Featuring: Marianna Yarovskaya, Los Angeles

“The better your research, the better your non-fiction film will be.”

You made a sensational debut into the film world by winning a Student Academy Award for your short documentary film, Undesirables (1999)! How did you become an archive researcher?

I went on to producing and directing TV shows and making documentary films – and yes, research. One of my first theatrical features was Davis Guggenheim’s, An Inconvenient Truth (2006), and I was head of research on that feature. I was living in Paris, France when that film got its well-deserved Academy Award, and I kept thinking about that TV anchor-boss in Moscow [I used to work for], who told me in the hallway of Moscow TV station years ago [when I told him “I am going to the library],  “What
f-ing research! You just sit down and write, you don’t need any research, this is television.”
I also write, and I direct films, and I’ve produced non-fiction features. I’m currently finishing my documentary film that was in part funded by the National Endowment for the Humanities [NEH], National Endowment for Democracy, and Stanford University. And have prepared my mother’s book of plays and stories for publication.  

As a documentary filmmaker, what do you gain through your experience as an archival researcher, and vice versa?

I think these are linked. The better your research, the better your non-fiction film will be. Also, clients prefer to hire researchers who understand how films are made… who know the editing process and can think like producers and directors.

How do you manage your time between your multiple roles?

A lot of it is improvisation, and we freelancers have to learn this. I mix and match. Right now I am finishing my feature length film and I am doing research on two projects – one is a feature film on science versus 6th extinction, another is a conceptual project.

You live in Los Angeles but you grew up in Moscow. Has this double culture triggered new opportunities for dealing with Russian archival sources?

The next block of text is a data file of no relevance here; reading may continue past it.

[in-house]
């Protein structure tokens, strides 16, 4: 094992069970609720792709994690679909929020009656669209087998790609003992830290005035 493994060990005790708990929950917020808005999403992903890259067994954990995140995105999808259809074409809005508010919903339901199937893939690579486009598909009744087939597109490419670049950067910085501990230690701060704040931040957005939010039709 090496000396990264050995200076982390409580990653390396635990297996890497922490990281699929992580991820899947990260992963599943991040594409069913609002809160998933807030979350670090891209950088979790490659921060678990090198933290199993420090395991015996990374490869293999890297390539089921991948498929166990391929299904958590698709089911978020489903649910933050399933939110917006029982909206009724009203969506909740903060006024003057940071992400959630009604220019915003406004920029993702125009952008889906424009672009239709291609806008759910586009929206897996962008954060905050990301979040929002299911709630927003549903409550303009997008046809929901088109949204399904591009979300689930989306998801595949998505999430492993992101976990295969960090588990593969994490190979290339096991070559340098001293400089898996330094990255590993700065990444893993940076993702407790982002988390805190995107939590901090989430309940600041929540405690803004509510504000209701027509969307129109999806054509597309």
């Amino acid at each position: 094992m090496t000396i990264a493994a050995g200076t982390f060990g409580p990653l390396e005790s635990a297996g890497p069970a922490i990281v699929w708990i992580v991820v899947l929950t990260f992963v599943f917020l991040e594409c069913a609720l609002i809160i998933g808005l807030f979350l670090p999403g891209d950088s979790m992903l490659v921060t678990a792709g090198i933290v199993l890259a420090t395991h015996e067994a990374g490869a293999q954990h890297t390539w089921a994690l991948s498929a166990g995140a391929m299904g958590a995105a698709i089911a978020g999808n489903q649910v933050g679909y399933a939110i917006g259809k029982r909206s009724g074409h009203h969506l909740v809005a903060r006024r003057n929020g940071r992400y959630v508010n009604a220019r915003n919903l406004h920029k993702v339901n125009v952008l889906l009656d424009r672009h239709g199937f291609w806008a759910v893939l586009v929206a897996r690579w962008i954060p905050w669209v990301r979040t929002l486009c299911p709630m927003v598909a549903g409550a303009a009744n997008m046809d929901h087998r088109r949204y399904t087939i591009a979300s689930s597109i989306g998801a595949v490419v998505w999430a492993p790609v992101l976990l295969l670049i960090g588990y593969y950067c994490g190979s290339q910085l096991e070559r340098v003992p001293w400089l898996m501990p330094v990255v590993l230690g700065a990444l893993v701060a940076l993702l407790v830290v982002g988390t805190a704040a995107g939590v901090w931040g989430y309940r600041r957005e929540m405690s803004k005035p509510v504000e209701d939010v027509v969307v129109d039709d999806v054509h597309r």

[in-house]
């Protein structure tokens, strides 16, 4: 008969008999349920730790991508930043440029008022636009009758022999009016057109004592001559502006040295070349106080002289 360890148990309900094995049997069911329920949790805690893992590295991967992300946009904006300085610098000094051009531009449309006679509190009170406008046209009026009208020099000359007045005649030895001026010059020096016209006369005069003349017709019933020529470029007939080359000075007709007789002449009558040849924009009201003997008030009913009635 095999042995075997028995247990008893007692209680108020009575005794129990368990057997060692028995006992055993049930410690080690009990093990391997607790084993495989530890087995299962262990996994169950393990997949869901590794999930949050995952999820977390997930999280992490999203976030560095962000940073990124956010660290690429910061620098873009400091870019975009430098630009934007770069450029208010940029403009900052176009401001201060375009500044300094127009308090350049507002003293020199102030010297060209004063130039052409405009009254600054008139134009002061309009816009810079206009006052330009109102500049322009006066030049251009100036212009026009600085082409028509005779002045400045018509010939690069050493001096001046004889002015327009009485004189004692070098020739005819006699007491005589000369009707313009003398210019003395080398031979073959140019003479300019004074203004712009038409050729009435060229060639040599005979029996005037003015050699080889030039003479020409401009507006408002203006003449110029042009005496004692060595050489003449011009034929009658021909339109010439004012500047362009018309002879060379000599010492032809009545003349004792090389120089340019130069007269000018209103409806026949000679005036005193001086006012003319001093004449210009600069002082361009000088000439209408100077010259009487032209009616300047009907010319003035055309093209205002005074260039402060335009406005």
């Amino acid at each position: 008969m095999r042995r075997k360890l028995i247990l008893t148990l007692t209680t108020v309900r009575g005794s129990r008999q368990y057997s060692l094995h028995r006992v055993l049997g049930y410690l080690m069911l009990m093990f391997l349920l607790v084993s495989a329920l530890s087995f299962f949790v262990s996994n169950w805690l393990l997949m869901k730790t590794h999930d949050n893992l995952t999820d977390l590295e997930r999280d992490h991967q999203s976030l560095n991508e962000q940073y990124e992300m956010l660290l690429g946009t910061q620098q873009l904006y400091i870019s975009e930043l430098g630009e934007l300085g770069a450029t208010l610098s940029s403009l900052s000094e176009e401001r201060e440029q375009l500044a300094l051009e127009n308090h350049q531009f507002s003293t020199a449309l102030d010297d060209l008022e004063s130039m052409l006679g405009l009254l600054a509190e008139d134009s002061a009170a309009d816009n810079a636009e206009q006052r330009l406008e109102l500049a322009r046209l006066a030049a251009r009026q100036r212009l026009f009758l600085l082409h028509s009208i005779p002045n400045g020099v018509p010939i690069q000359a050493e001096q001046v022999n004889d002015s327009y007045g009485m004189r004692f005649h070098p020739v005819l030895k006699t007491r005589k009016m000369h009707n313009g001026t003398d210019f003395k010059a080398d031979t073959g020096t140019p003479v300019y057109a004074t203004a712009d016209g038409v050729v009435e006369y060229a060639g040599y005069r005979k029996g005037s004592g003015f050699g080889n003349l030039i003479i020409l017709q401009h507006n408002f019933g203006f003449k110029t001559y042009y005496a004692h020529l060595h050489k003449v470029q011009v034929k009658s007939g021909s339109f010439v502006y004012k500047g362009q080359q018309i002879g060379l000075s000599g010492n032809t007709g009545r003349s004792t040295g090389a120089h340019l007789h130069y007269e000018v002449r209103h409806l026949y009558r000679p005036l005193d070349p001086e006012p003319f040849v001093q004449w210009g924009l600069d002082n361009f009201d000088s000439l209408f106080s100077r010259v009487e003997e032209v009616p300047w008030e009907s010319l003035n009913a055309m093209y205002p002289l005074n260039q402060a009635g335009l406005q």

I even encountered this a few times.
Being bi-cultural (or multicultural) is a great addition. I was always afraid that I would be typecast as someone who would be good only for projects that involve Russia or speaking Russian.
Since I’d already worked with Al Gore on An Inconvenient Truth (2006), spent three years making videos at NASA, produced for Discovery, and edited for Greenpeace USA out of Washington DC. I would say I was lucky enough not to be “typecast” for most of my life…
However, recently I was hired to do research on a CNN project about the Cold War. So I do still get typecast… sometimes. But now I like it.
Also, my own feature film is in Russian and has to do with Russian history: this is what interests me a lot. Being multi-cultured can only help.  

What is the most unusual archival project you worked on?

Every project I am on is unusual in its own way. One of the most unusual projects I was asked to do was research for a film about a famous Colombo crime family mobster. The caveat was that this new film was produced  by that mobster himself. I was given an offer I couldn’t refuse…I watched hours of archival material about his crimes. To present my research, I go to his executive producer’s house – a spacious white mansion in Hollywood Hills with a luxurious swimming pool  — and I wait to meet him with my laptop. So the mobster-producer comes in, and he is very charismatic. He asks me whether he is the same in real life as he is in this footage about him and what do I think of him now that I’ve met him in person and what do I think of him as a person. I mumble that the footage was most interesting and that it is important for him to tell his story of being a mob boss and then waking away from it – to the world. He watches the material and exclaims in frustration – “I cannot believe I have to pay for the archival footage they used to blackmail me!” Then he adds, “But if the movie brings money, I should write them a thank you note for filming this.” He learns that I am Russian and he tells me how much he loves Russian people. He tells me that he worked with a lot of them. He says, “they were the best partners, honest people, nice people”. “The main ones I worked with— two people” he says, “one was shot dead— poof poof (and he puts his finger to his temple and makes the trigger gesture )—and the other Russian was wounded and is in a wheelchair now…”. So that project was unusual, from the beginning to the end. Hollywood Reporter praised the use of “juicy archival footage” chronicling the history of ‘La Cosa Nostra’…

Wonderful! Your next project involves Google! A word about it?

Some of my clients are CNN, Google, Netflix, NASA— a lot of “dream companies” to work for.

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